We also wanted to be able to present a more thorough record of the work that we’re doing, updated in detail and in real time. That’s why you can now find a comprehensive listing of our grantees, along with a description of our working relationship with each one, in the Grantee Index (think of it as a permanent version of last year’s “Grantee Yearbook”). Regular updates on our work and developments in our interest areas, authored by SFE’s staff and occasionally in collaboration with our partners and grantees, can be found under the “Insights” tab.
At SFE, we don’t always look at the challenges we take on as problems in need of firm solutions. Instead, we aim to reflect changes we see in the fields where we work, and to keep our approach adaptable to developments that we observe everywhere.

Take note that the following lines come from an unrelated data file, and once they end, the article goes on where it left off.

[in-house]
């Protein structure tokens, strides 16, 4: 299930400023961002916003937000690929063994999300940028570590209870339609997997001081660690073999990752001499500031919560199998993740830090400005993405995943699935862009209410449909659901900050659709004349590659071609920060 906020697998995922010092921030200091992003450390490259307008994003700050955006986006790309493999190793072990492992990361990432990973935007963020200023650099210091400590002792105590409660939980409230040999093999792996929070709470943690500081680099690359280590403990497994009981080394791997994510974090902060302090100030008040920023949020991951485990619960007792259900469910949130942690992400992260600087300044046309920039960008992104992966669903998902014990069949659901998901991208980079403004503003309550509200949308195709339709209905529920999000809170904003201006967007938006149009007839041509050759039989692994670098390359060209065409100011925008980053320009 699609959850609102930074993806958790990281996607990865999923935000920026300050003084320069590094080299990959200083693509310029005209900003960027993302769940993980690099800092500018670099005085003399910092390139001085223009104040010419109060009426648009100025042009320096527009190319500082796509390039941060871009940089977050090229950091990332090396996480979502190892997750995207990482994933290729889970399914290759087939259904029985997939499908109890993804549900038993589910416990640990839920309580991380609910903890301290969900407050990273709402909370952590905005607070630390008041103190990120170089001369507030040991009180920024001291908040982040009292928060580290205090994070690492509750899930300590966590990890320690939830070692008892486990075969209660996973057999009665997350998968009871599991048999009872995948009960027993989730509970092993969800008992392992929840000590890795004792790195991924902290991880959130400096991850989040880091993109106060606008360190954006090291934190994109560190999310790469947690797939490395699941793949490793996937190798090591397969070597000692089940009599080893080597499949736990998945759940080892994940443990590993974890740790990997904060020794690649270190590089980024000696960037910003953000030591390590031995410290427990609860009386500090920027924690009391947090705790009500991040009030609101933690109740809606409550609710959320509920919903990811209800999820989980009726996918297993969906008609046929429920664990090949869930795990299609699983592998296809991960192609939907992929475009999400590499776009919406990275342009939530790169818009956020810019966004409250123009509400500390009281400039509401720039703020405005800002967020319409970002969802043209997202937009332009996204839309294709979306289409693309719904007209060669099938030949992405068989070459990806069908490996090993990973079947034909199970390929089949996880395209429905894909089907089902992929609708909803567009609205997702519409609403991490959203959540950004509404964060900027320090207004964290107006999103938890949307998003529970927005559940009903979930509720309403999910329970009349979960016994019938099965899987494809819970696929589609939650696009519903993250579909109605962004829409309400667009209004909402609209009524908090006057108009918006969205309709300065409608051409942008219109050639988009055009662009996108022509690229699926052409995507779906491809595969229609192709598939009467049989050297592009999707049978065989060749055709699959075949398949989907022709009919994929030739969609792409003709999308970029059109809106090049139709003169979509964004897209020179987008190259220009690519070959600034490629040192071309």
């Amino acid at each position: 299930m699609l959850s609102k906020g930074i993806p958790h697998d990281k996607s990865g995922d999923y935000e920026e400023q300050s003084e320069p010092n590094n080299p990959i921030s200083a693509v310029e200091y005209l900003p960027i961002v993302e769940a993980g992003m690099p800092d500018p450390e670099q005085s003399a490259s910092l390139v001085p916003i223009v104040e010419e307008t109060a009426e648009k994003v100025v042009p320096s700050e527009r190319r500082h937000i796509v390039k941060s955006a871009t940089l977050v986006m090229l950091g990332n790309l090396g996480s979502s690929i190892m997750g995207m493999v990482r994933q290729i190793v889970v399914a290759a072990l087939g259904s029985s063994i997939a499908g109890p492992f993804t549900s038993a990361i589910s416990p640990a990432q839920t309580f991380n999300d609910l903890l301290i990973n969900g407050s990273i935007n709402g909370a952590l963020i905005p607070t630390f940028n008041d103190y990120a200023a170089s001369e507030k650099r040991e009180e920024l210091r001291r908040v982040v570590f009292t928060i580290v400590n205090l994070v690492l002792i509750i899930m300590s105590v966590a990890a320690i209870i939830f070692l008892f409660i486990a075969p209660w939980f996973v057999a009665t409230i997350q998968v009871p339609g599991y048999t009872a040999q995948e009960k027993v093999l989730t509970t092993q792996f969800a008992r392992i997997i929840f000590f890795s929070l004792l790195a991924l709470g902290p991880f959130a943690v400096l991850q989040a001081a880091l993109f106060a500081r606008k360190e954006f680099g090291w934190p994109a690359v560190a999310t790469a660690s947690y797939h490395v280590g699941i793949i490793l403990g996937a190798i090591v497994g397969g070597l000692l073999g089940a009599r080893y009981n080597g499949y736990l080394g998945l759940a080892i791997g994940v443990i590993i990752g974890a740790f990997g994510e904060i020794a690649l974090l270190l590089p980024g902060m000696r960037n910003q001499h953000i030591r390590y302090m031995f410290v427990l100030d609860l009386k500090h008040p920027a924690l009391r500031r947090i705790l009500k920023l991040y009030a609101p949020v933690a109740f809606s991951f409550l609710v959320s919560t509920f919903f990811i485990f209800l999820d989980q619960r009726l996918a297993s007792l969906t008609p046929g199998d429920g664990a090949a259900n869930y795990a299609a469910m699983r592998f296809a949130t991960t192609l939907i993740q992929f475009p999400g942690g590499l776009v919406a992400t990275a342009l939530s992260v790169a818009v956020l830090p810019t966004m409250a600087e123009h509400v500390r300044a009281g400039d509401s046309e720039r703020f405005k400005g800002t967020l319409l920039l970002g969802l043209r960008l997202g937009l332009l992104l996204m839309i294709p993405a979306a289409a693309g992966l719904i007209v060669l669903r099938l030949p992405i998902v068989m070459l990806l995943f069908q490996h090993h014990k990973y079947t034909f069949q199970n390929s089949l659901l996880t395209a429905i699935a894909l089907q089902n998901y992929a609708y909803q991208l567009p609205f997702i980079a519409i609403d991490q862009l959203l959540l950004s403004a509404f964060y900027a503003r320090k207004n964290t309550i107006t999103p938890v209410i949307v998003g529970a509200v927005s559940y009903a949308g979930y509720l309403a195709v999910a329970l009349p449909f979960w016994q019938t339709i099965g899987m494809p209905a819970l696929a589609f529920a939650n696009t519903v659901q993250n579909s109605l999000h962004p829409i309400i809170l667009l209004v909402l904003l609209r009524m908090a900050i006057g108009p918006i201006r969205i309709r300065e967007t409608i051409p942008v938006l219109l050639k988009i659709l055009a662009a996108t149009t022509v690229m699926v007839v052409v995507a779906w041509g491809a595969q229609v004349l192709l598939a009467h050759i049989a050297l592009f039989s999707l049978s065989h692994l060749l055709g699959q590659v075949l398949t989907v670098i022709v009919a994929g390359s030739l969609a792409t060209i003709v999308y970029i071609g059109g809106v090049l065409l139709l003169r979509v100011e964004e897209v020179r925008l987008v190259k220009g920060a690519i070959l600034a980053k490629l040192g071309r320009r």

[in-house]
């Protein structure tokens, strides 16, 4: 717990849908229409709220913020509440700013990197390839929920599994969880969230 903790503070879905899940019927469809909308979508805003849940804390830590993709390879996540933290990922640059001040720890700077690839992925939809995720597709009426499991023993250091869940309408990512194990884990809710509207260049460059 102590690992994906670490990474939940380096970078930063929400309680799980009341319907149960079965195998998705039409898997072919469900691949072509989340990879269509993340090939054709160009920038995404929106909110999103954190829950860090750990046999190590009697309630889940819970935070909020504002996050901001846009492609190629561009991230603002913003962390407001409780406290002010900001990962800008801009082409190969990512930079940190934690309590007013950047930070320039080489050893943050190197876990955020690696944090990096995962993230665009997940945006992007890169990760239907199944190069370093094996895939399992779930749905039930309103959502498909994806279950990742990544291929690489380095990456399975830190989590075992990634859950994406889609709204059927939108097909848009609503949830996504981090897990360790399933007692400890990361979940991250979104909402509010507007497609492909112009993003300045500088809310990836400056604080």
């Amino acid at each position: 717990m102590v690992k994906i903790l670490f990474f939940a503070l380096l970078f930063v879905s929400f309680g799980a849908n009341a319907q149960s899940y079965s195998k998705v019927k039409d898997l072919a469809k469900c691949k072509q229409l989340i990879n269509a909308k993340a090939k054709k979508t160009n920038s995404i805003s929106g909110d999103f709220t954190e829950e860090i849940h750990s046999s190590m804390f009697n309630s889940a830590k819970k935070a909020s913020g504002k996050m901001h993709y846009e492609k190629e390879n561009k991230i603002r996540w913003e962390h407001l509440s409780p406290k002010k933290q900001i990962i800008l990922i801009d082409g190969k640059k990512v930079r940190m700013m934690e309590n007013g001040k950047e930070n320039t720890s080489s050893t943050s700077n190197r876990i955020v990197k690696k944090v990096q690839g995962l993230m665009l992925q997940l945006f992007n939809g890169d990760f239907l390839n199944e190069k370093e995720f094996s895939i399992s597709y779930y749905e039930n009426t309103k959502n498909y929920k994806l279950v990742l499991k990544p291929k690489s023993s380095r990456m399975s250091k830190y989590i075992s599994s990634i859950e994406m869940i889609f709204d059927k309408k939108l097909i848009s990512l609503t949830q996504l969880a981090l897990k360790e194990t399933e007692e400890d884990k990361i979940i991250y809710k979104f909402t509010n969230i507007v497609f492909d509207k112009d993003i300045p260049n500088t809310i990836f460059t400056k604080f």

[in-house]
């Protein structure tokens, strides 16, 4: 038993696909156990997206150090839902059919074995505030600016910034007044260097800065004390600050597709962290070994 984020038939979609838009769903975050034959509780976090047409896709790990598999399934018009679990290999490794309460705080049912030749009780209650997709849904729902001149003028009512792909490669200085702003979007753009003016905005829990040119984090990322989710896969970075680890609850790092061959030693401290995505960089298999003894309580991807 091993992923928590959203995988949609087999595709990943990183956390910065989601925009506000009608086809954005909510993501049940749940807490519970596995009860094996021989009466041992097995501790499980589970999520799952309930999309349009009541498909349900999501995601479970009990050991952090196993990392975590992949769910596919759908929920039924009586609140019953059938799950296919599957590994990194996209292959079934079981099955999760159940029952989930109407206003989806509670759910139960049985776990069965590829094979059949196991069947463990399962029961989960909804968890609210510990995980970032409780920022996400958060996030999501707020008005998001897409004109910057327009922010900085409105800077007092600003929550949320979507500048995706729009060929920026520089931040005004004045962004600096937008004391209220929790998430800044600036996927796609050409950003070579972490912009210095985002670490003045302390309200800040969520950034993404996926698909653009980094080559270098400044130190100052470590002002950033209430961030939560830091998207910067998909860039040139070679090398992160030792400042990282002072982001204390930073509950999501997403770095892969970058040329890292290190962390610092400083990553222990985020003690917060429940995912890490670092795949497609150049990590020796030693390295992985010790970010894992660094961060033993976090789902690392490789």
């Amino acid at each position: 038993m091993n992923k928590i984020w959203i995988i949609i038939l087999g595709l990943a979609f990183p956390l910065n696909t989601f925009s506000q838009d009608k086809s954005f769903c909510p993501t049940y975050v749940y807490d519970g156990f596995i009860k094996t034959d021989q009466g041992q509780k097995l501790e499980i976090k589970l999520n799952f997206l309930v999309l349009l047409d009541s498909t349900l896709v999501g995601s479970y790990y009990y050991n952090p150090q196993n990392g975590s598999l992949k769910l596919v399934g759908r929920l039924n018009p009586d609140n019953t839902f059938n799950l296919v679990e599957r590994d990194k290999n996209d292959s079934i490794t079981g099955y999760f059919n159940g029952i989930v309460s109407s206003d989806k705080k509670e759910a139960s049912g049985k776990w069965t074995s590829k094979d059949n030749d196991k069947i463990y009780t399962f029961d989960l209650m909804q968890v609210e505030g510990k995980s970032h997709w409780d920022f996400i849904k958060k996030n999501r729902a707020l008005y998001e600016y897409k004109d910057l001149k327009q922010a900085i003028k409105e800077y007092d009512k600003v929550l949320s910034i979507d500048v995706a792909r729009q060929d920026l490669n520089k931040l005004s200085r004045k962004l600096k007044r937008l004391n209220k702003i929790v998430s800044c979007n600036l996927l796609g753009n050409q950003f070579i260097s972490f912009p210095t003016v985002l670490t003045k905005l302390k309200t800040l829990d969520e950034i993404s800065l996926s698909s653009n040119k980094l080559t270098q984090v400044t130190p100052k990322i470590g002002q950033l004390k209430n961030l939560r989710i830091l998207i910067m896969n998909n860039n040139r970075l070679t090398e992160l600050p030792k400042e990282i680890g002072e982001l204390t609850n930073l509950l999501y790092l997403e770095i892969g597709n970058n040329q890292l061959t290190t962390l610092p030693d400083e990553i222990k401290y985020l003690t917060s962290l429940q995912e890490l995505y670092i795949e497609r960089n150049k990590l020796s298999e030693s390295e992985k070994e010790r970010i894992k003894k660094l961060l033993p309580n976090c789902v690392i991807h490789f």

Embracing change as we have in the last year has helped us to work more effectively, both in service of our grantees, and as part of a broader community of funders, thinkers, and conveners. And even though it’s likely that we’ll have a whole new set of changes to introduce around this time next year, we’re already excited to reflect on what’s shifted in the fields where we work, and how we’ve grown as an organization. We’re looking forward to sharing more of our findings with you, and excited to keep engaging with ongoing transformation.